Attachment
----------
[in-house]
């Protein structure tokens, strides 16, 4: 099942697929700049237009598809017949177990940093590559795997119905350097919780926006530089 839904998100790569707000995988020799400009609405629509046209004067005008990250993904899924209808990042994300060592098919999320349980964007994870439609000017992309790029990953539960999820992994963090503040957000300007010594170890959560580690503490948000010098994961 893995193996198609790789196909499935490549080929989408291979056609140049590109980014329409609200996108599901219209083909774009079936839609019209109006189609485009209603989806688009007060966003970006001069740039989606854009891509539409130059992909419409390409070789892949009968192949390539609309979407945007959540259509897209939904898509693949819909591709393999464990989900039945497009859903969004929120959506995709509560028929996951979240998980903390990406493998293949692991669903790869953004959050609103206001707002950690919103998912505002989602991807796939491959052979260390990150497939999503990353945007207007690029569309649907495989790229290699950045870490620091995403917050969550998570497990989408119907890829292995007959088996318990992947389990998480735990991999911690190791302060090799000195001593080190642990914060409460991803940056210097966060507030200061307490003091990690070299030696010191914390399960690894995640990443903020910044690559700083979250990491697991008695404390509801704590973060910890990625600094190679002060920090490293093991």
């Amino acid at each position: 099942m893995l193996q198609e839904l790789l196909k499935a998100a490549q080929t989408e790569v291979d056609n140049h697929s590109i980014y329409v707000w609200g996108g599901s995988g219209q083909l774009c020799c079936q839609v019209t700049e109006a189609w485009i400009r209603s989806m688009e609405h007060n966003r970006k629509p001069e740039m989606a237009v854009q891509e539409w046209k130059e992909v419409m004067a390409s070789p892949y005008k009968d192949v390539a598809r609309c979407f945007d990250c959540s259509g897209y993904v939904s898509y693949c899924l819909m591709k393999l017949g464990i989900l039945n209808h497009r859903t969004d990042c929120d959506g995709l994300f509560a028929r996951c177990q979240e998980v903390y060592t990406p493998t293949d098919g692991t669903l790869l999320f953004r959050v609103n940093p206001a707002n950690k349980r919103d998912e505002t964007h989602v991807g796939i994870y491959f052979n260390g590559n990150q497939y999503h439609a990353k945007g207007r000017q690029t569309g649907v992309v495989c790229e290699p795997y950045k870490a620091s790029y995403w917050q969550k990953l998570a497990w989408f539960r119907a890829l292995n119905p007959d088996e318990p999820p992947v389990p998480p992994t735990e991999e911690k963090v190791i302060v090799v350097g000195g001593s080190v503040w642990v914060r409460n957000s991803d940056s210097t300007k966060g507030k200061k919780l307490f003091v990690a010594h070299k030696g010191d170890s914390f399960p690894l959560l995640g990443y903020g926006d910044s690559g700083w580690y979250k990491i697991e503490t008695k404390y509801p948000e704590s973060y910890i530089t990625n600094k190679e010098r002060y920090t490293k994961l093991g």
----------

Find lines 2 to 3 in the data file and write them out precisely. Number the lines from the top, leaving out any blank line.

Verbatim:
């Protein structure tokens, strides 16, 4: 099942697929700049237009598809017949177990940093590559795997119905350097919780926006530089 839904998100790569707000995988020799400009609405629509046209004067005008990250993904899924209808990042994300060592098919999320349980964007994870439609000017992309790029990953539960999820992994963090503040957000300007010594170890959560580690503490948000010098994961 893995193996198609790789196909499935490549080929989408291979056609140049590109980014329409609200996108599901219209083909774009079936839609019209109006189609485009209603989806688009007060966003970006001069740039989606854009891509539409130059992909419409390409070789892949009968192949390539609309979407945007959540259509897209939904898509693949819909591709393999464990989900039945497009859903969004929120959506995709509560028929996951979240998980903390990406493998293949692991669903790869953004959050609103206001707002950690919103998912505002989602991807796939491959052979260390990150497939999503990353945007207007690029569309649907495989790229290699950045870490620091995403917050969550998570497990989408119907890829292995007959088996318990992947389990998480735990991999911690190791302060090799000195001593080190642990914060409460991803940056210097966060507030200061307490003091990690070299030696010191914390399960690894995640990443903020910044690559700083979250990491697991008695404390509801704590973060910890990625600094190679002060920090490293093991």
């Amino acid at each position: 099942m893995l193996q198609e839904l790789l196909k499935a998100a490549q080929t989408e790569v291979d056609n140049h697929s590109i980014y329409v707000w609200g996108g599901s995988g219209q083909l774009c020799c079936q839609v019209t700049e109006a189609w485009i400009r209603s989806m688009e609405h007060n966003r970006k629509p001069e740039m989606a237009v854009q891509e539409w046209k130059e992909v419409m004067a390409s070789p892949y005008k009968d192949v390539a598809r609309c979407f945007d990250c959540s259509g897209y993904v939904s898509y693949c899924l819909m591709k393999l017949g464990i989900l039945n209808h497009r859903t969004d990042c929120d959506g995709l994300f509560a028929r996951c177990q979240e998980v903390y060592t990406p493998t293949d098919g692991t669903l790869l999320f953004r959050v609103n940093p206001a707002n950690k349980r919103d998912e505002t964007h989602v991807g796939i994870y491959f052979n260390g590559n990150q497939y999503h439609a990353k945007g207007r000017q690029t569309g649907v992309v495989c790229e290699p795997y950045k870490a620091s790029y995403w917050q969550k990953l998570a497990w989408f539960r119907a890829l292995n119905p007959d088996e318990p999820p992947v389990p998480p992994t735990e991999e911690k963090v190791i302060v090799v350097g000195g001593s080190v503040w642990v914060r409460n957000s991803d940056s210097t300007k966060g507030k200061k919780l307490f003091v990690a010594h070299k030696g010191d170890s914390f399960p690894l959560l995640g990443y903020g926006d910044s690559g700083w580690y979250k990491i697991e503490t008695k404390y509801p948000e704590s973060y910890i530089t990625n600094k190679e010098r002060y920090t490293k994961l093991g």